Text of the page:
NextPage Previews Document Management for the Masses

 
 
By Matthew Hicks  |  Posted 2004-06-25 Email Print this article Print
 
 
 
 
 
 
 

The developer demonstrates the upcoming release of an application code-name Project Chrome for tracking versions of Office documents across e-mails, hard drives and servers.

SANTA CLARA, Calif.—Document management vendor NextPage Corp. is testing a new application to help individuals better track their iterations of Microsoft Office documents. During the Supernova 2004 conference here this week, the Draper, Utah, company demonstrated what it is calling "document management for the masses." The service is code-named Project Chrome and uses embedded metadata within documents to keep track of the most recent versions and changes, company officials said. What makes Chrome different from typical document management approaches is that it supports a distributed work model rather than requiring documents to be stored in a central system, NextPage CEO Darren Lee said. Keeping track of documents is particularly difficult as employees share version through e-mail and with outside clients and partners, he said.
Chrome supports documents stored as e-mail attachments in Microsoft Exchange or Lotus Notes, on users hard drives and across network servers.
"You lose track of versions of the document and youre not sure who did what when," he said. "Were taking document management to the desktop." Chrome entered its second beta release a couple weeks ago and has about 50 test customers, Lee said. NextPage is planning another beat round in September, with a public release to follow by the end of the year, Lee said. Read more here about other new releases of distributed workflow applications.
Chrome includes both a desktop client for users as well as a service that tracks document versions and history. Only the users with whom a document originates needs the application in order for Chrome to track versions and changes, said Cyndi Tetro, NextPage vice president of marketing. Non-users still receive a signature line with basic versioning information. Along with providing information on document versions, Chrome also tracks who made changes, what changes were made and the next steps in the document creation and editing process. NextPage has been developing the new document-management application over the past 18 months. The company also makes a peer-to-peer content management system called NXT to connect distributed repositories of content. Click here to read more about features of NXT. Chrome supports Windows 2000 and higher as well as documents from Microsoft Office 2000 and higher. While NextPage is focused on Microsoft files such as Word and Excel documents in the initial release, the company also is planning to support other document types such as PDFs in future releases, Tetro said. Pricing for the application has not been set, but Lee said that Chrome likely would charge a yearly service fee. Check out eWEEK.coms Messaging Center at http://messaging.eweek.com for more on IM and other collaboration technologies. Be sure to add our eWEEK.com messaging and collaboration news feed to your RSS newsreader or My Yahoo page:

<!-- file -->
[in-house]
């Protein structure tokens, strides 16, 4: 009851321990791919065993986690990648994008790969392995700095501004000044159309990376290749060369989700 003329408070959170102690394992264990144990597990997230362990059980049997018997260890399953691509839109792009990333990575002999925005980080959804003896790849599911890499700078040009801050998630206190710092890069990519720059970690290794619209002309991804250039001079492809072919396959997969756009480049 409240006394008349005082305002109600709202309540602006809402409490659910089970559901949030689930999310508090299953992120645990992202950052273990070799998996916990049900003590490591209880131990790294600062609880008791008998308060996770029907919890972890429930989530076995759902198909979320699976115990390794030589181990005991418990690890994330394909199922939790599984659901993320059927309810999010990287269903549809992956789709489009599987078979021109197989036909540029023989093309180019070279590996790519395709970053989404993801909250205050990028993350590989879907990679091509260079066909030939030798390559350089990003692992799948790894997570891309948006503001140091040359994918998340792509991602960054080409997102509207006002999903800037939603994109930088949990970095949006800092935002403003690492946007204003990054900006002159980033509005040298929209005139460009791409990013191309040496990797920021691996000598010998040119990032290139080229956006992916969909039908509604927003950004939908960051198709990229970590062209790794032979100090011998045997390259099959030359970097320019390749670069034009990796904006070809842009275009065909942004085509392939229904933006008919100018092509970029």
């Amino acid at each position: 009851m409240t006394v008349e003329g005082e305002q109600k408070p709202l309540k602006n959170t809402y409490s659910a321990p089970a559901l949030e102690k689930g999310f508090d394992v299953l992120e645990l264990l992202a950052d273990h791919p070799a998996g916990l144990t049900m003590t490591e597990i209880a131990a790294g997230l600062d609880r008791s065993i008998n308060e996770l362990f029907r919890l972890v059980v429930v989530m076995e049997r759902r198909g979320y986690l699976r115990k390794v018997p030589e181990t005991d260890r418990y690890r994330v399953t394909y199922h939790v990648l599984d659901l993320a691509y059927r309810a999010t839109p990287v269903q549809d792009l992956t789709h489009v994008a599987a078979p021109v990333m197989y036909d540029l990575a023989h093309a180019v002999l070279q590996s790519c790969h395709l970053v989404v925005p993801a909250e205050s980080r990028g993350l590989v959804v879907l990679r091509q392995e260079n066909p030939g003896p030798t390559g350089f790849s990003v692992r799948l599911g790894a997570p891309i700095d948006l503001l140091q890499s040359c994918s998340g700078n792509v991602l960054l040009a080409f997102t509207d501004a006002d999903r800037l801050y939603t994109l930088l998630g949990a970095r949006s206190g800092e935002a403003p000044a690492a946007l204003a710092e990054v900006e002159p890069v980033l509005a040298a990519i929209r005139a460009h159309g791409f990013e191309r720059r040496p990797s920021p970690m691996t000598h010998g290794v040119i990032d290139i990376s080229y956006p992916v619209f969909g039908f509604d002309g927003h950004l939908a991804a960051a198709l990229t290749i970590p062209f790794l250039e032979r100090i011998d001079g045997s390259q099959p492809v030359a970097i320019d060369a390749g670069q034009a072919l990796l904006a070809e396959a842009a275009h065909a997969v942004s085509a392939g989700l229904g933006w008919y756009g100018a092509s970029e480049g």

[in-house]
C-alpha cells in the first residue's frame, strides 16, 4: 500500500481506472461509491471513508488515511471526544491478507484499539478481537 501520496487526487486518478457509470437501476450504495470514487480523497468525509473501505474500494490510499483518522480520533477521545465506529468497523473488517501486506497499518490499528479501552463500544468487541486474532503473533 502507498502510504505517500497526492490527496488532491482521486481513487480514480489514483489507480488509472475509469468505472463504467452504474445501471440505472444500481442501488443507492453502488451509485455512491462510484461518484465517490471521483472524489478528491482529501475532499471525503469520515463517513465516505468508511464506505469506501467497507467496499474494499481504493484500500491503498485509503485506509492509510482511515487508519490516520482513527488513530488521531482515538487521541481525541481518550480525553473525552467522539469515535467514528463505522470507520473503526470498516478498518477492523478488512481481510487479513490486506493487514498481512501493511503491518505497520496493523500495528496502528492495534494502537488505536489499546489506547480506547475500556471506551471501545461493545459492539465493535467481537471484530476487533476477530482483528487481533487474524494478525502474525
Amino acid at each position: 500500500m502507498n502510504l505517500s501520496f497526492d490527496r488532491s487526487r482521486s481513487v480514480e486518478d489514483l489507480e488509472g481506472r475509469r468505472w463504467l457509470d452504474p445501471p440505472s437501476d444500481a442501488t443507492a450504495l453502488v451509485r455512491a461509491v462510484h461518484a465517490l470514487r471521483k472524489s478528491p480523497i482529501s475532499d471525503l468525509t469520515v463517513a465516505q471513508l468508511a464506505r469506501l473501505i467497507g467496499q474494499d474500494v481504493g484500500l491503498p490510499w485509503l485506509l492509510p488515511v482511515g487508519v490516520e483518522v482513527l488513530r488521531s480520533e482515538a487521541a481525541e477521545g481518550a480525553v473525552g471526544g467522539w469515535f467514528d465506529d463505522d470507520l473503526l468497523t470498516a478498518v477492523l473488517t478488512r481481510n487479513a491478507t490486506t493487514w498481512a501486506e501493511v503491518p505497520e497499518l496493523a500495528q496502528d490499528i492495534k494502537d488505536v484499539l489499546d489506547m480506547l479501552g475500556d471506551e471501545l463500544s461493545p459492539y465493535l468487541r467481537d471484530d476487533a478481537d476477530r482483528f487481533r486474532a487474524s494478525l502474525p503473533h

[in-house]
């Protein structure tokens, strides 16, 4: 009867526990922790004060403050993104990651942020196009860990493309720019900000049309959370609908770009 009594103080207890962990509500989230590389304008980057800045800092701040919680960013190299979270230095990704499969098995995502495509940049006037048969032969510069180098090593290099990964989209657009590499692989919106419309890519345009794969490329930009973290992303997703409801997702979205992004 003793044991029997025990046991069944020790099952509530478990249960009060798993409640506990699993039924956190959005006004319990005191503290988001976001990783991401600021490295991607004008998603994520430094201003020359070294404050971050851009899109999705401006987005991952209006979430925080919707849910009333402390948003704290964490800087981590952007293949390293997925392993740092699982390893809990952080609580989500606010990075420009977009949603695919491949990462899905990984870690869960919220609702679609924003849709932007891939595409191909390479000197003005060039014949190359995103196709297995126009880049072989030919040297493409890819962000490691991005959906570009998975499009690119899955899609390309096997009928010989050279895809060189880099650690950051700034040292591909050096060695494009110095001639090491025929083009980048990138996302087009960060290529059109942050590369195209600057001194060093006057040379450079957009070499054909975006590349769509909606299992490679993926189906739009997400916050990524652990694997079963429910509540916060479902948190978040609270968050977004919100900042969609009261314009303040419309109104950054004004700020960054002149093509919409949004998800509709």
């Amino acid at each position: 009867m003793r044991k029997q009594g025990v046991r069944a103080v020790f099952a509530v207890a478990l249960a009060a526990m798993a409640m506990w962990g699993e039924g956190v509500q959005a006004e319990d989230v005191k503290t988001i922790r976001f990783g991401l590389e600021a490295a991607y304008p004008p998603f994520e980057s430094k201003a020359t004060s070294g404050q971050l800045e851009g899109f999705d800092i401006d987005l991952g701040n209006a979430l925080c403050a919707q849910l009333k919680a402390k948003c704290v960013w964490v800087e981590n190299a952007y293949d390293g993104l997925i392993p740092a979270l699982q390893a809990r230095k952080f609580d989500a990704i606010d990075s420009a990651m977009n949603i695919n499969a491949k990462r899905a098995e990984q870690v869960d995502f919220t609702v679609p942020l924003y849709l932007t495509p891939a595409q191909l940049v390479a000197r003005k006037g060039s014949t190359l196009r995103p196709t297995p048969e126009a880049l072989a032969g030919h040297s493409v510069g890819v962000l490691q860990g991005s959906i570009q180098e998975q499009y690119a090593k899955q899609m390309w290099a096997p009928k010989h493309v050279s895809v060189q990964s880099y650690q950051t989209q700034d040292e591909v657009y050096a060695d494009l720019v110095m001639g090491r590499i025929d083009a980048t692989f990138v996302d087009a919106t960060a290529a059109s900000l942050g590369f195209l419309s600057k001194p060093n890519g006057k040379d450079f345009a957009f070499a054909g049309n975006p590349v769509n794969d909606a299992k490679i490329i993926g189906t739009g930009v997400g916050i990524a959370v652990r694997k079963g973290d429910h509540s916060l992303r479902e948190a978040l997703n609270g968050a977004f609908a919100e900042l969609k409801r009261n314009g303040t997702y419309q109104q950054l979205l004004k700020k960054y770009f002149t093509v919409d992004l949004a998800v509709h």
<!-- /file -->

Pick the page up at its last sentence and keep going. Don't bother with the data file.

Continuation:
Matthew Hicks As an online reporter for eWEEK.com, Matt Hicks covers the fast-changing developments in Internet technologies. His coverage includes the growing field of Web conferencing software and services. With eight years as a business and technology journalist, Matt has gained insight into the market strategies of IT vendors as well as the needs of enterprise IT managers. He joined Ziff Davis in 1999 as a staff writer for the former Strategies section of eWEEK, where he wrote in-depth features about corporate strategies for e-business and enterprise software. In 2002, he moved to the News department at the magazine as a senior writer specializing in coverage of database software and enterprise networking. Later that year Matt started a yearlong fellowship in Washington, DC, after being awarded an American Political Science Association Congressional Fellowship for Journalist. As a fellow, he spent nine months working on policy issues, including technology policy, in for a Member of the U.S. House of Representatives. He rejoined Ziff Davis in August 2003 as a reporter dedicated to online coverage for eWEEK.com. Along with Web conferencing, he follows search engines, Web browsers, speech technology and the Internet domain-naming system.
 
 
 
 
 
 
 

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